Art Of Natural Building, The Paperback – Jul 10 2009
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The search for housing that is healthy, affordable, and environmentally responsible is leading a growing number of people to take a fresh look at building techniques long shunned by the modern construction industry.
Recently, books on specific techniques such as straw-bale construction, cob or rammed earth have become available, but there has been little to introduce the reader to the entire field. The Art of Natural Building fills that void wholly by being a complete and user-friendly introduction to natural building for non-professionals as well as architects and designers. From straw bale and cob to recycled concrete and salvaged materials, this anthology of articles from leaders in the field focuses on both the practical and the esthetic concerns of ecological building designs and techniques. Above all, this empowering guide demonstrates that anyone can design and build a home from natural materials that is beautiful, low-cost, and environmentally-sensible.
Profusely illustrated, The Art of Natural Building is divided into five sections. The first provides an overview of the natural building movement from the various perspectives of sustainability, lifestyle, and health. The second section looks at planning and design, followed by a section that focuses on specific techniques and the vast variety of materials used in natural building. Next, examples of diverse natural dwellings are shared-from a Hybrid Hobbit House to a thatched studio and a cob office. Finally, complementary systems, such as solar appliances, composting toilets, and alternative power systems are covered. Packed with additional resources and a bibliography, this is the encyclopedia of natural building!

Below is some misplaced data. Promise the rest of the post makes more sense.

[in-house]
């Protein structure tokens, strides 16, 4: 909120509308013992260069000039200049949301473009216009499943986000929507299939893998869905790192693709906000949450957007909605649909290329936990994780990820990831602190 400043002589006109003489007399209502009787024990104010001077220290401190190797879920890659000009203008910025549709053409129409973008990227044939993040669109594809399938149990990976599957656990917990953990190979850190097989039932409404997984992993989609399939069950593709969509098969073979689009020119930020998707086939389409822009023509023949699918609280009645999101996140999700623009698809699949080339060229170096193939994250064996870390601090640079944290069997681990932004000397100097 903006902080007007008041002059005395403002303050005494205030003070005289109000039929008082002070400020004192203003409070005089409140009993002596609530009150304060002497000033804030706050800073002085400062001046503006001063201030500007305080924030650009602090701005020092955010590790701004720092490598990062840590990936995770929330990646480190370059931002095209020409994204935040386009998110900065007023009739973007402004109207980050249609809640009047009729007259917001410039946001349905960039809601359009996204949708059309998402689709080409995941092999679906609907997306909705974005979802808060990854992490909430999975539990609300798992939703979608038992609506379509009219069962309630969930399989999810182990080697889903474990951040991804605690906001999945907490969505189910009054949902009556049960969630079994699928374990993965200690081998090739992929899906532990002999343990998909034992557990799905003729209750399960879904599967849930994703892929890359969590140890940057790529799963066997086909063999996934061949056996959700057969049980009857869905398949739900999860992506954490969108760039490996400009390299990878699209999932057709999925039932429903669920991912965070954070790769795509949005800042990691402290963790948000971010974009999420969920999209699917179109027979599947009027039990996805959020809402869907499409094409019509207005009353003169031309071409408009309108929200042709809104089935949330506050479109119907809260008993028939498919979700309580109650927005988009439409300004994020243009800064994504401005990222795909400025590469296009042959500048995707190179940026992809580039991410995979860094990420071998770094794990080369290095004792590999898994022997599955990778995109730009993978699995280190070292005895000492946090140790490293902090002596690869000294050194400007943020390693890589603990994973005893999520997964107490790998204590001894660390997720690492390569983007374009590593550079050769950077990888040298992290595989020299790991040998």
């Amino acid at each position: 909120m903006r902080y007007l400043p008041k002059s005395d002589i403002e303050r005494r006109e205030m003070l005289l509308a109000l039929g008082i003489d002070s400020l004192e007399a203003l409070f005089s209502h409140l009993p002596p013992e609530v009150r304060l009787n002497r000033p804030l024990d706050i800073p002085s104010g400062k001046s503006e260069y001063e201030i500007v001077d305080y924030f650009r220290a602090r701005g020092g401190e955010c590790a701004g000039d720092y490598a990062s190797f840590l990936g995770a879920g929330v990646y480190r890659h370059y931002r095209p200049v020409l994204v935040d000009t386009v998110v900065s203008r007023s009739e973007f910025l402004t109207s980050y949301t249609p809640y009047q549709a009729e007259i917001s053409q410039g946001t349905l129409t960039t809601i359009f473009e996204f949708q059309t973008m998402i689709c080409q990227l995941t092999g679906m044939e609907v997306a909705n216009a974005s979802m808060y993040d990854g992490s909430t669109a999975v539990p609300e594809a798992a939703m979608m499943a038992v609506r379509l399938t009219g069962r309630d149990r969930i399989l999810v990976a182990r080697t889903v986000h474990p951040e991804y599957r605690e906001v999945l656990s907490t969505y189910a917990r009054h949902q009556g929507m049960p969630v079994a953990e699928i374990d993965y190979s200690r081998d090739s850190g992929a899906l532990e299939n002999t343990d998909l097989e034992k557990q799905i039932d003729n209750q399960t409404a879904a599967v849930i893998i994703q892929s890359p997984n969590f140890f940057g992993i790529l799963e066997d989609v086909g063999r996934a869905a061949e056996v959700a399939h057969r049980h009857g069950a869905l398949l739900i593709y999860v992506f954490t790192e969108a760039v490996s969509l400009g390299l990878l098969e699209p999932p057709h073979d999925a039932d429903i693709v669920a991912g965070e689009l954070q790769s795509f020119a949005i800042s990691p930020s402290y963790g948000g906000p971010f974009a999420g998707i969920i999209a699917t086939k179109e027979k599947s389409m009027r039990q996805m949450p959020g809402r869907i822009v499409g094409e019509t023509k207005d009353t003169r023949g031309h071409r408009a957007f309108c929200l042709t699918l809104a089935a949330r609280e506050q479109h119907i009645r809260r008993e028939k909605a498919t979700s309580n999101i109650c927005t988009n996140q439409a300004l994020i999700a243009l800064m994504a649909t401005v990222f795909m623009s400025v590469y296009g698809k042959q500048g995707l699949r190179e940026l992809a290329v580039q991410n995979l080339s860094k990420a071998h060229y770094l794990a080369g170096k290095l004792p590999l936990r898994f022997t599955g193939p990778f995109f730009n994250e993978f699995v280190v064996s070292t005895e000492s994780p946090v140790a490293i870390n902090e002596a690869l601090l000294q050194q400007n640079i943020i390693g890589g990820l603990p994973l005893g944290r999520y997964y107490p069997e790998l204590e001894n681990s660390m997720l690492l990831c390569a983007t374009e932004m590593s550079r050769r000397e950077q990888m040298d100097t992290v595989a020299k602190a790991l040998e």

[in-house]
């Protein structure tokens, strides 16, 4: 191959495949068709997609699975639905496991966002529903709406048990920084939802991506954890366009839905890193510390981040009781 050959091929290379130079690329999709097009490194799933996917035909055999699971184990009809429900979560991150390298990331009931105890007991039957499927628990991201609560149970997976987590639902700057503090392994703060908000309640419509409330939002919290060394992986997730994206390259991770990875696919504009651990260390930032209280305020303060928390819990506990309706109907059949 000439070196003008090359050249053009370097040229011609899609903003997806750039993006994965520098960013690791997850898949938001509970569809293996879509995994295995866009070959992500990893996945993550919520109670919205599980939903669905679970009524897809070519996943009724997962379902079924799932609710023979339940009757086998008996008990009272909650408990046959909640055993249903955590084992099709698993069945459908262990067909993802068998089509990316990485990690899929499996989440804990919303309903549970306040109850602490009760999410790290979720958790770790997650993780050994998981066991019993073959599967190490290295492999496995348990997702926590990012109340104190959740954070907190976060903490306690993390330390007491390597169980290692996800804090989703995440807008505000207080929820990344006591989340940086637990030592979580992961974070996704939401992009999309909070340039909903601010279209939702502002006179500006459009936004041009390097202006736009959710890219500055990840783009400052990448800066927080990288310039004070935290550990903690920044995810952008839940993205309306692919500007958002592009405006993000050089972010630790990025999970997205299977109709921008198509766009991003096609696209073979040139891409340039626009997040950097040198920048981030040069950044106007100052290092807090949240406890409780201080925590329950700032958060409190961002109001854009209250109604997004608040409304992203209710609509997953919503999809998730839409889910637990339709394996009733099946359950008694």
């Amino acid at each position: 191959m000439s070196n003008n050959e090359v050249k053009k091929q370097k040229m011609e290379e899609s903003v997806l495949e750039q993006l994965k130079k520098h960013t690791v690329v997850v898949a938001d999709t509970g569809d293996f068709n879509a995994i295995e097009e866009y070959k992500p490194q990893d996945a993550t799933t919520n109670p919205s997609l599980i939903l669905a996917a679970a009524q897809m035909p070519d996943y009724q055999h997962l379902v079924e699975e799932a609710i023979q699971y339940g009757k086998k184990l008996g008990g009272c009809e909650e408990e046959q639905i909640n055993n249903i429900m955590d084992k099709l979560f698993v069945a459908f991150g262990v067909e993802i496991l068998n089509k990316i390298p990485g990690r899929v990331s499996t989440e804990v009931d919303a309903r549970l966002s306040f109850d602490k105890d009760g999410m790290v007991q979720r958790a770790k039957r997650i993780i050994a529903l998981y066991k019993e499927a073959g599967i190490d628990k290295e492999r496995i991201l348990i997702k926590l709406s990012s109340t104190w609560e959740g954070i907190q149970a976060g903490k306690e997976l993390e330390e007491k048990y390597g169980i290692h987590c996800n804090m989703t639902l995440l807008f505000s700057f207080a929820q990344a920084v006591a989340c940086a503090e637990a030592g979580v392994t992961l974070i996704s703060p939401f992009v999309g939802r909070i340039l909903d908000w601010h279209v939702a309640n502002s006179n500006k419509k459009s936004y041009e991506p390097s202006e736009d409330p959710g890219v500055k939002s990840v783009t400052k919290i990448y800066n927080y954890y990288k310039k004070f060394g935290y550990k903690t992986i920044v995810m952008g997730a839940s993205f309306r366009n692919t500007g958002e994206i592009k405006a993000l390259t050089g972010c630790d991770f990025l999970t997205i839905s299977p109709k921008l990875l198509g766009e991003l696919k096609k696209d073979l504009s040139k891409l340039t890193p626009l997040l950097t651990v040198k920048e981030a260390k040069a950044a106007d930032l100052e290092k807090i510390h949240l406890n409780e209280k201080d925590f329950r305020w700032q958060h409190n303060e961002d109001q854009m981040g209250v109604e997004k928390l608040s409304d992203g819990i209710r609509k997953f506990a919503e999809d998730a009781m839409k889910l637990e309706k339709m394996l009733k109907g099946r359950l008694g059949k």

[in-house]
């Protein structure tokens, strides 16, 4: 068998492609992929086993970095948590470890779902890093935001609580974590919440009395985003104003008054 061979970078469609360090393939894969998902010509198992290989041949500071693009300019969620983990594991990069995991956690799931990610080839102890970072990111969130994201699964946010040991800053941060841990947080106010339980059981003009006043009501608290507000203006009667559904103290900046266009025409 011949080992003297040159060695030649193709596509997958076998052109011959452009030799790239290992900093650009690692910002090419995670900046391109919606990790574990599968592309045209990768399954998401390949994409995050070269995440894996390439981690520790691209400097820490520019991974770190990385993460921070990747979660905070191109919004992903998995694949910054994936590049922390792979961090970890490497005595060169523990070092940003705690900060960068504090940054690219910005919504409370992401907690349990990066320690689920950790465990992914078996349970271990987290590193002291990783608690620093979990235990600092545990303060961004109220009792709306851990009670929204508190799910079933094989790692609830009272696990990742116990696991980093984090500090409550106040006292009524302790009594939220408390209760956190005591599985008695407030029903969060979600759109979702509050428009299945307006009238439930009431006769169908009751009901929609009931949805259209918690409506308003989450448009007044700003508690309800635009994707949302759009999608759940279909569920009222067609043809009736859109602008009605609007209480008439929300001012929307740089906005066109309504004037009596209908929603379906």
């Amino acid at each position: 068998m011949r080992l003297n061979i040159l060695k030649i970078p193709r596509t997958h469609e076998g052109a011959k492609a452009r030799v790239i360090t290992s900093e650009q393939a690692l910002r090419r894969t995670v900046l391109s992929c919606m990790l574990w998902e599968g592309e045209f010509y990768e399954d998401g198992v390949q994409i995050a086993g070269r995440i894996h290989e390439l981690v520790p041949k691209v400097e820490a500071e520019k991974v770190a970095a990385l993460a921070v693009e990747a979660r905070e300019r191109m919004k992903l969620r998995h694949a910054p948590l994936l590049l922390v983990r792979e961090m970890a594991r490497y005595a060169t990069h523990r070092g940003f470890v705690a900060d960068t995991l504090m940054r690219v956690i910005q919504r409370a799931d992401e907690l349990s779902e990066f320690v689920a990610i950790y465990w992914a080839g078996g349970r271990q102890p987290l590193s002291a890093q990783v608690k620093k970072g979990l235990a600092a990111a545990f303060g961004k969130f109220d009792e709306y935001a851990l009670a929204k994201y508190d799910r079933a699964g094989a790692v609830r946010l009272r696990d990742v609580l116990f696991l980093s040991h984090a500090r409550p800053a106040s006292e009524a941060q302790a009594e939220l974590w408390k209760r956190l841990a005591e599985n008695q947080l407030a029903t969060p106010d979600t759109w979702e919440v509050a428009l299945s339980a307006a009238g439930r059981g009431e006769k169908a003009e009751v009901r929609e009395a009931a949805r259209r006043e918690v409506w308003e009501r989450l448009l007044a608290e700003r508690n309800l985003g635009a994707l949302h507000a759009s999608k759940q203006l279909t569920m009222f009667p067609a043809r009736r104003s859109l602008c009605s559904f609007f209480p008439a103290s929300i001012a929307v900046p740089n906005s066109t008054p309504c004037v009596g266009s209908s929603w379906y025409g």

About the Author
All three editors are central practitioners in the natural building movement. Catherine Wanek is the publisher and editor of The Last Straw Journal. Joseph F. Kennedy has expanded the boundaries of ecological architecture with NASA's space station habitability module. Michael Smith is the author of The Cob Cottage (Chelsea Green, 2001), among other books.
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Top Customer Reviews
"The Art of Natural Building" questions the environmental responsibility of a 5,000-sq-foot, 500,000-dollar house. As more and more people begin to make the kind of money it takes to buy their own American Dream house, we must question the feasibility our of contemporary building practices. Would it be possible cover the globe with modern homes? Building companies certainly think so, but aside from what a project of this immensity what mean environmentally, the resources are simply not available.
There is simply not enough lumber, brick, cement, and processed material to go around. Our building industry would gladly sell us into oblivion if it meant a buck or two in the short-haul, but we need to get away from this kind of thinking. We also need to consider the environmental impacts of our current practices. What are these impacts?